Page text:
Broadridge and Tradeweb founder launch AI-powered bond trading platform

Tradeweb founder Jim Toffey worked with Broadridge to create the new bond trading platform using AI technology.

Trading technology provider Broadridge has launched a new corporate bond trading platform that uses artificial intelligence, after teaming up with Tradeweb founder Jim Toffey.

Known as LTX, the trading platform combines AI with a new digital execution protocol that allows broker-dealers to effectively digitise their business and provide market liquidity more efficiently to buy-side clients. The platform has already executed its first trades.

Broadridge said RFX, the digital execution protocol, goes beyond the request for quote (RFQ) protocols and enables broker-dealers to aggregate liquidity across multiple counterparties. The platform also includes analytics on pre- and post-trade liquidity via the LTX Liquidity Cloud tool.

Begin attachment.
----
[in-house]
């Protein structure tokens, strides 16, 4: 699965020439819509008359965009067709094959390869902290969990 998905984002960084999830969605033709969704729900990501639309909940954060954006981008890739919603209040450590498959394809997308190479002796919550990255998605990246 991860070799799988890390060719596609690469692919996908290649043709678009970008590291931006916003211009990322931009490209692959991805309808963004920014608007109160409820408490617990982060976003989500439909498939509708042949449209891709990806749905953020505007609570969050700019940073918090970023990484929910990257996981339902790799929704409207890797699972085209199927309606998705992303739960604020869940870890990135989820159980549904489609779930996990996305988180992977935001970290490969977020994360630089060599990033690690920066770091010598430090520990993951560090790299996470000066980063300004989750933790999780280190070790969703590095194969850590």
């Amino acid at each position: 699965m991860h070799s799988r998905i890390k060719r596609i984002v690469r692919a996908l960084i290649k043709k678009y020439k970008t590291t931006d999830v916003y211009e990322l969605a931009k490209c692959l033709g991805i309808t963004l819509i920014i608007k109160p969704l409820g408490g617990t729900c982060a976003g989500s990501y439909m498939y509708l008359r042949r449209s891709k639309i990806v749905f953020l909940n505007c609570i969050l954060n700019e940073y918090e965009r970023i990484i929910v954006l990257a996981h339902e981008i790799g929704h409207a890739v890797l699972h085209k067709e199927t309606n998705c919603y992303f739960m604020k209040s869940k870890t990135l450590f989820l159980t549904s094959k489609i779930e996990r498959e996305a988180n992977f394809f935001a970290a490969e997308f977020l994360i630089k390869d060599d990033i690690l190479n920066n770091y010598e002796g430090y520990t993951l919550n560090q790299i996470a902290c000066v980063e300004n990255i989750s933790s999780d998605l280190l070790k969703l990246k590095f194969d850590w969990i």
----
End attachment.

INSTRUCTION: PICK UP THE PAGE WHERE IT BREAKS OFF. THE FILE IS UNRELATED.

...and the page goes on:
Jim Toffey, who co-founded fixed income platform provider Tradeweb in 1998 and served as its chief executive for a decade, will lead LTX alongside Vijay Mayadas, president of global fixed income and analytics at Broadridge. They will be supported by a team of fixed income sales and trading staff, technologists, and data scientists.

“Over the past three years, Broadridge has been working with a number of dealers and their buy-side customers to develop an AI-enabled digital platform creating liquidity, digitising workflows, and increasing efficiency in corporate bond trading,” said Tim Gokey, Broadridge CEO. “We’re excited to announce the creation of LTX based on successful trading activity on the platform over the past several weeks.”

Broadridge added that improving liquidity in corporate bond markets is crucial, and the size, complexity, and opacity of the market combined with regulatory requirements has increased the need for traders to access liquidity more efficiently. The US corporate debt market has grown to almost $10 trillion, although only a small fraction is traded daily, and of bonds that do trade only 25% currently trade electronically.